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I am writing a program for an assignment where a parent plays connect four against N child processes. The program uses pipes to communicate game moves between processes.

I am having a problem fixing a race condition that is present in my program, however. There is a condition where the child process hangs one its read() call after the game has finished. This only seems to happen when there is more than one child process.

I've tried several things, such as named semaphores, but I'm still pretty new to forks, pipes, and IPC. I've posted a gist with relevant code (I tried to clean it up as best as I can for readability) here:

Gist with relevant code

Any help would be greatly appreciated

EDIT

Here's the relevant source from the gist with the declarations added.

int main (int argc, char const *argv[])
{
  int dimension = 8, children = 2, i;
  int child_play_to_win = 0;
  int fd[children][4];
  pid_t childpid[children];
  Board** boards = (Board**) malloc(sizeof(Board*) * children);
  GameMove* lastMove, *tmpMove;
  char buf[80];
  for(i = 0; i < children; i++) {
     generate_board(&(boards[i]), dimension);
     int tmp[2];
     pipe(tmp);

    // child read
    fd[i][0] = dup(tmp[0]);
    // parent write
    fd[i][1] = dup(tmp[1]);

    pipe(tmp);
    // parent read
    fd[i][2] = dup(tmp[0]);
    // child write
    fd[i][3] = dup(tmp[1]);

        childpid[i] = fork();

    if(childpid[i] == -1) {
        perror("fork");
        exit(1);
    }
    if(childpid[i] == 0) {
      srand(getpid());
      close(fd[i][1]);
      close(fd[i][2]);
      while(!boards[i]->finished) {
        // Read in move from parent
        printf("child[%d] about to read\n", getpid());
        read(fd[i][0], &buf, sizeof(GameMove));

        // repeat parent move on this board

        if(gameNotFinished) {
          // make child move

          // write move back to parent

          write(fd[i][3], lastMove, sizeof(GameMove));

          // If the board is finished (there was a win),
          if (!gameNotFinihsed) {
            // Child wins
            close(fd[i][0]);
            close(fd[i][3]);
            printf("child[%d] ending\n", getpid()); 
            break;
          }
        }
        else {
          // Parent won
          close(fd[i][0]);
          close(fd[i][3]);
          break;
        } 
      }
    dealloc(boards[i]);
    exit(0);
    }
}

  // When this hits children amount, all games are done
  int games_complete = 0;
  // Make first move to all children
  for (i = 0; i < children; i++) {
    close(fd[i][0]);
    close(fd[i][3]);
    lastMove = placePieceAtBestPosition(boards[i], 1);
    printf("parent writing to child[%d]\n", childpid[i]);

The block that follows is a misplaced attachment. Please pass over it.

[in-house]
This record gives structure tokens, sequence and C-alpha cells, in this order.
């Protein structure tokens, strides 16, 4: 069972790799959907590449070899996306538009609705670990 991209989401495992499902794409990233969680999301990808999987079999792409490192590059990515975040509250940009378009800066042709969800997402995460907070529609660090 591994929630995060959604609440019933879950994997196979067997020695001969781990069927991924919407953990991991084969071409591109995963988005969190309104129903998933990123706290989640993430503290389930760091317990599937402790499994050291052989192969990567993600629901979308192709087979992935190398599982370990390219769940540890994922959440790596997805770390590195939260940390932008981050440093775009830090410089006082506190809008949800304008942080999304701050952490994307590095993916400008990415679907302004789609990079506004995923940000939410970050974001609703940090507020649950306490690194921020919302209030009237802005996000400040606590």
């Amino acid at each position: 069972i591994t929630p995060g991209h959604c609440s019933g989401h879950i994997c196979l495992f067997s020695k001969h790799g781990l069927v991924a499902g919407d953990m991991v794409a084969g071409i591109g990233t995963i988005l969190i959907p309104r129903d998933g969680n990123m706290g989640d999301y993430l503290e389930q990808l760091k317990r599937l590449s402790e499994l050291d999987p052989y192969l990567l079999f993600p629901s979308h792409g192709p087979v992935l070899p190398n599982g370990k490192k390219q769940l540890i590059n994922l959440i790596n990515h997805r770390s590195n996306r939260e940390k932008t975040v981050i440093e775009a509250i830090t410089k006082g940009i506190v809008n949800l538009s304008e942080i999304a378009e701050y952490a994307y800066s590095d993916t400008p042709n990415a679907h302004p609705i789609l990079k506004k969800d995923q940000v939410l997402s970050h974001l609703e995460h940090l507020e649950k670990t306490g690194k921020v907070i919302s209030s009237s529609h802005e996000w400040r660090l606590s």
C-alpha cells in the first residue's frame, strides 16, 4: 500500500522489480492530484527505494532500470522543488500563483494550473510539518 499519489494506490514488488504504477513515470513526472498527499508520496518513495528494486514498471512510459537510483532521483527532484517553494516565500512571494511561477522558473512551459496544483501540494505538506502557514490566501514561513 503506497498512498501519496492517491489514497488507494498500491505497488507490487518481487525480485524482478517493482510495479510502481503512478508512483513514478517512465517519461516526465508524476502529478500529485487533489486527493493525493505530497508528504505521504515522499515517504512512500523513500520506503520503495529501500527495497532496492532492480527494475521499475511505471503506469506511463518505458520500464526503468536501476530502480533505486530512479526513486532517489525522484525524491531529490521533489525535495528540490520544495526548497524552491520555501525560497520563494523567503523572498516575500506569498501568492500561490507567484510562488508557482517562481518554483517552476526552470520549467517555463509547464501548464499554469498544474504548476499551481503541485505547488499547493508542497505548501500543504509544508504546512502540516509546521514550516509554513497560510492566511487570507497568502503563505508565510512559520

write(fd[i][1], lastMove, sizeof(GameMove));
  }
  while (games_complete != children) {
    for (i = 0; i < children; i++) {
      // Read move from child
      read(fd[i][2], &buf, sizeof(GameMove));

      // repeat child move

      // Check for a child win...
      if (!checkForWin(boards[i], 2)) {
        // No win yet, place piece at best position

        lastMove = placePieceAtBestPosition(boards[i], 1);

        // check for win again
        boards[i]->finished = checkForWin(boards[i], 1);
        // Write move back to child
        write(fd[i][1], lastMove, sizeof(GameMove));

        // If we won, close everything up and increment
        // the games_complete counter.
        if(boards[i]->finished) {
          close(fd[i][1]);
          close(fd[i][2]);
          games_complete++;
        }
      } else {
    // write back child move if there was a win
        write(fd[i][1], lastMove, sizeof(GameMove));
        close(fd[i][1]);
        close(fd[i][2]);
        printf("Parent lost! ):\n");
        games_complete++;
      }
    }
  }
share|improve this question
2  
Please post (relevant parts of) code directly in your question, not via a link. Thanks. –  Oliver Charlesworth Mar 6 '13 at 18:17
    
First thing that hits me is that you don't need those dup calls after creating the pipes. Especially since you don't close the original file descriptors. Depending on how many child processes you make, this might fill up the file descriptor table. –  Joachim Pileborg Mar 6 '13 at 18:19
    
Why would you link 100+ lines of code, and not include the opening function declaration at the top of the source file? –  WhozCraig Mar 6 '13 at 18:19
    
Sorry, thought it would make the question more readable. @WhozCraig My apologies, I was trying to just put in the relevant portion. The edit includes the beginning of main. I never really know how much or how little code to post here... –  Christian Benincasa Mar 6 '13 at 18:24
    
And you must check the returned value from yourread calls. The will return 0 when they should be closed, or -1 on error. –  Joachim Pileborg Mar 6 '13 at 18:25

1 Answer 1

I think I know what your problem is. When you fork each child, you close the parent side of its pipes. however, each child still has open the parent side of the pipes for all of the previous children. Because of this, only the last-created child will have its parent-sides of its pipes closed.

Suggest you change:

close(fd[i][1]);
close(fd[i][2]);

to something like:

for (j = 0; j <=i; j++) {
  close(fd[j][1]);
  close(fd[j][2]);
}
share|improve this answer
    
Good catch. I'm still getting hangs on the child read, but this is definitely something I missed. –  Christian Benincasa Mar 6 '13 at 19:14

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